Turns out I need an Altered States sub-system for the Druid (BOSR/ Folk Horror/ Pagan/ Psychedelic/ Witch variant) I'm working on. 

I'm sure there are some already out there, maybe already part of the setting or system you're using. Plus some links for drug-based rules resources.

My unadorned and undeveloped system is this:
  • without shortcuts (and I mean drugs), it takes exploding d2, d3 or d6 hours to get yourself into an Altered State
  • unless from drugs, it takes d2 to d6 turns to come out of an Altered State; these dice might be exploding if it's a particularly powerful Altered State; what you have to do depends on the Altered State
  • in an Altered State, you are -1, -3 or -6 on all Ability Scores depending on how deep you go; penalties may persist afterwards, from fatigue, injury or sickness
  • while in an Altered State, give your character sheet to your GM - you may not consult it, take notes or keep written records during this time*
  • if you need a dice roll for going in and coming out, I suggest our old friend 2d6 vs. 7, 9 or 11; ability and skill checks would also suffice

The basic idea is that the Altered State, while it has other uses, should carry a penalty of some kind - under the right circumstances, this could just be the time required to achieve, utilise and emerge from it, but I'd consider making the handing over of the character sheet an absolute. 

Ways to get into an Altered State: dancing, chanting, drumming, breathing techniques, meditation, humiliation, sensory deprivation, fasting, over-indulgence, heat, cold, suspension, submersion, asphyxia, tickling, flagellation, sustained vigorous exercise, spanking, masturbation, near death experience, sex, wrestling, fighting, staying awake, prayer, staring at something, crucifixion, fever, disease, concentrating really hard, madness, fear, laughter, frenzy, sadism, pain, flickering lights, acting really convincingly, silence, screaming, singing, counting, extreme mathematics, hanging nine days on the World Ash with a spear in your side, a really long walk.

And drugs...

...whether magickal herbs or magic mushrooms.

There are some rather bland rules for Intoxication in the 1e AD&D DMG, which could be expanded to cover all Altered States if you prefer the system.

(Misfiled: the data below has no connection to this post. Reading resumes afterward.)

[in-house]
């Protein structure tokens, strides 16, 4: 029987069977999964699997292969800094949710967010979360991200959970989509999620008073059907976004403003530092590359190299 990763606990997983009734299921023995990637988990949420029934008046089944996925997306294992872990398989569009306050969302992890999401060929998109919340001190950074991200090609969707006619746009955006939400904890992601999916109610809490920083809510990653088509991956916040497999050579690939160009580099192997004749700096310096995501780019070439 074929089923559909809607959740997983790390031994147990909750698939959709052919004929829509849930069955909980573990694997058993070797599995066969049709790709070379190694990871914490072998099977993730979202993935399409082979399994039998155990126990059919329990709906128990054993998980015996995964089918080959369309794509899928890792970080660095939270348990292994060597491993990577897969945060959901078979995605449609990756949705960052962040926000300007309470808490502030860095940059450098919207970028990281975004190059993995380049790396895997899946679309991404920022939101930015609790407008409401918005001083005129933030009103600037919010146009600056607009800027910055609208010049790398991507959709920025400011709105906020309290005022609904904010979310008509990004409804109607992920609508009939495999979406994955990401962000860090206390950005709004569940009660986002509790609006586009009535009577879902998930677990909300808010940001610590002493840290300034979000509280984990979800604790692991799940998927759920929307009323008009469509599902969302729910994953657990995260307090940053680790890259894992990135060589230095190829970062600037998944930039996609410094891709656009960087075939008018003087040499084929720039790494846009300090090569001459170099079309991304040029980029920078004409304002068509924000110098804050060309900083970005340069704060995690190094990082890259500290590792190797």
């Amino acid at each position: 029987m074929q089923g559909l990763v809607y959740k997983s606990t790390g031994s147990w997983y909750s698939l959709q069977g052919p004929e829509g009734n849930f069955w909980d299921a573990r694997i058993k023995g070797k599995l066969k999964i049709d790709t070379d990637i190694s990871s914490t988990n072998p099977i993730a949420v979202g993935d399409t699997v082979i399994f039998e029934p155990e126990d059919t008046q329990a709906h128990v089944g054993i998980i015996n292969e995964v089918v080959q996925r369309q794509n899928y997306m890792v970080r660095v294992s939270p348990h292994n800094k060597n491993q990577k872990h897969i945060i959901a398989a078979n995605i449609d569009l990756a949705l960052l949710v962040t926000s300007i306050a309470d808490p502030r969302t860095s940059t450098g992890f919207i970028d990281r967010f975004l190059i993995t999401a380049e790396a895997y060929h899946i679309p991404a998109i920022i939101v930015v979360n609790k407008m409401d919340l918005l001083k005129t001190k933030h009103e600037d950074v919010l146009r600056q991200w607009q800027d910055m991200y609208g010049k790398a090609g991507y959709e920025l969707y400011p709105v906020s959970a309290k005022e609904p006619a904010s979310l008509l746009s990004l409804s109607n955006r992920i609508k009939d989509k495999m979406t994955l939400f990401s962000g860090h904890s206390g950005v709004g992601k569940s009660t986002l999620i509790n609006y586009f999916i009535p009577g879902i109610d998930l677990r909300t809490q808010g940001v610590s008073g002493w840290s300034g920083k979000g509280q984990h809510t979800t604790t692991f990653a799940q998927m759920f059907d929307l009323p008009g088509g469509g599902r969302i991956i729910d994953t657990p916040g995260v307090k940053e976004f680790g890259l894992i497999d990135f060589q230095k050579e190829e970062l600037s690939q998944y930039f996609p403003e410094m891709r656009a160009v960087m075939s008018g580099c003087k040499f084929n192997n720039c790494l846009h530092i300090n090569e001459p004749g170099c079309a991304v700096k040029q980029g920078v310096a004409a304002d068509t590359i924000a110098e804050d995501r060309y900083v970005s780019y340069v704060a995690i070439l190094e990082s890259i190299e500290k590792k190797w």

Carcosa has its Desert Lotus varieties, with their own defined effects and durations.. Blue, Green and Jale would be the obvious choices, with White Lotus a borderline case (you become a mindless zombie). Black Lotus is fatal, but so are some poisons that have medical uses in small doses.

For drugs (entheogens) as an integral part of the setting/system, you should look to the excellent aloneinthelabyrinth.blogspot.com and check out Pariah - a proto-neolithic psychedelic animist rpg

Pariah has flavourful rules for ritual (and recreational, I suppose) use of entheogens, with one of the explicit purposes being travel to other worlds (which are also delicious). They are not just 'magic potions' - they're a session in themself.

Applied to another setting, you might decide to leave out the cosmological aspect - maybe the drugs just aren't as good as they were at the dawn of time, or make them incredibly rare, or set up gatekeepers, or have the common supply be so over-processed that only prodigious consumption (or in its natural/pure form) would have any special effects.

Two drug-use and misuse subsystems, one from Goblin Punch and one from Ten Foot Polemic

The Ten Foot Polemic system gave me the idea for handing over your character sheet when in an Altered State, as taking Alterket means you no longer keep track of your hit points, the GM does.

And Goblin Punch has a selection of drugs (including for Dragons) you can choose to tone down for the family audience. Or not.

Just as mechanical and narrative effects of drugs can be used to represent a non-drug Altered State, so can rules for Tolerance (you need more chanting to get in the mood) and Addiction (you won't leave the meditation centre). 

The Ghastly Affair system includes some fairly comprehensive mechanical/narrative details on IRL drugs of the Gothic/Ghastly Age - laudanum, hashish, peyote buttons etc. - though they do include some supernatural side-effects, including being Attractive to Fairies and increasing the effects of Divination.

*there may be individual IRL circumstances where this isn't appropriate - issues of communication, memory and trust, for instance.